Lack of proper nutrition a key obstacle to learning for SA kids

Poor nutrition in early childhood has a number of negative consequences for people later in life, according to Professor Daniela Casale, from Wits University’s School of Economic and Business Sciences.

Prof Casale analysed data from the National Income Dynamics Study (NIDS) and found a link between child health and education outcomes.

The NIDS is a longitudinal survey that collects detailed information on the health status of children, including anthropometric data (body measurements), and on their progression through school.

Stunted cognitive function

“Using South Africa’s first national longitudinal study, which follows participants over time, this work highlighted how children who were stunted in early childhood had poorer educational outcomes later on,” said Prof Casale. “The likely mechanism is through poorer cognitive function in malnourished children.”

She analysed the sample of children aged between six months and seven years in 2008. She then followed their outcomes in in 2014/15, when the children were aged seven to 14 years.

The children who were initially stunted had completed fewer years of schooling by 2014/15 compared to non-stunted children, both because they started school later and were more likely to fail the grades they were enrolled for.

Prof Casale’s analysis suggest that the timing of good nutrition is key in the child’s development, and global research shows that the first 1 000 days, from conception to the child’s second birthday, are critical.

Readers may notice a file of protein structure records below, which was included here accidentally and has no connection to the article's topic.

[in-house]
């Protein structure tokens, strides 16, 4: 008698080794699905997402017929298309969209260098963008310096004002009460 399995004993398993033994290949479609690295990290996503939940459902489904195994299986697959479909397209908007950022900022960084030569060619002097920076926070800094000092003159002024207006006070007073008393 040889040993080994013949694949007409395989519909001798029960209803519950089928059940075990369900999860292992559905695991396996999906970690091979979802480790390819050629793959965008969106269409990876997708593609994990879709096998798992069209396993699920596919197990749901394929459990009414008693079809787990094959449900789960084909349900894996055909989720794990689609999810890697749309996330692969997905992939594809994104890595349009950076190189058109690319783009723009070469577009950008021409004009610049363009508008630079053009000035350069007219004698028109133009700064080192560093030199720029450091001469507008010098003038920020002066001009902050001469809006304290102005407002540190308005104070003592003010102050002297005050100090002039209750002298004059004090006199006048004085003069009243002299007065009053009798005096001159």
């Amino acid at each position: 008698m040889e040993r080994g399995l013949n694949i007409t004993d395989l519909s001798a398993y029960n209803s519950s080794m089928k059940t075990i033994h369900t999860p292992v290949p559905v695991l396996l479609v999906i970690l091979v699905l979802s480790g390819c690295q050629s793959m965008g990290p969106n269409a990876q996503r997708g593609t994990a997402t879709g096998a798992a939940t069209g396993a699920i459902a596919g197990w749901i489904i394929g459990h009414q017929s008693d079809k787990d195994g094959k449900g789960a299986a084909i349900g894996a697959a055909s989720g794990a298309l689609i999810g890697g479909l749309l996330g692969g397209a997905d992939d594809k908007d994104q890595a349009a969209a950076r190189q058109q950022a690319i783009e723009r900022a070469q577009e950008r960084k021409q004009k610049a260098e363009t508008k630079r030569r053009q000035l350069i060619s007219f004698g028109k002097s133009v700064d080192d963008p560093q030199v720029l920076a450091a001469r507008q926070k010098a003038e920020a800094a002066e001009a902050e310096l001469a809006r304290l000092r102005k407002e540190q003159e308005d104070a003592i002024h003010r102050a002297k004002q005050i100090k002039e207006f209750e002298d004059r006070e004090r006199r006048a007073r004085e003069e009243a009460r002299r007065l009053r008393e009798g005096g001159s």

“Policy-makers need to find more creative ways of accessing children and their caregivers in the early childhood period,” said Prof Casale.

“This is a largely under-researched area of analysis for South Africa, and much more work needs to be done on the biological and socio-economic factors that determine malnutrition in the first instance and subsequent recovery,” she said.

Importance of mother's education

Even though school feeding scheme plays an important role in the child’s nutrition, the prevalence of stunting reaches a peak between two and three years of age, before a child gets to school.

“So clearly something more needs to be done to reach children and their caregivers earlier on. While the child support grant is an important policy intervention, and it has been shown to have many benefits, it appears not to be sufficient to prevent stunting,” said Prof Casale.

Research suggests that, in addition to economic resources, mother’s education is an important protective factor in reducing the chances of stunting

“Policy-makers will need to find ways of reaching mothers early on to ensure that they are well nourished during pregnancy and that they know how to care for and feed their children appropriately,” she said.

According to Prof Casale, clinic interactions during the antenatal and postnatal periods may be one area where policy could be strengthened. “Mothers, and of course fathers, need to be educated and supported, and children’s weight and height need to measured repeatedly in the early period to monitor progress.”

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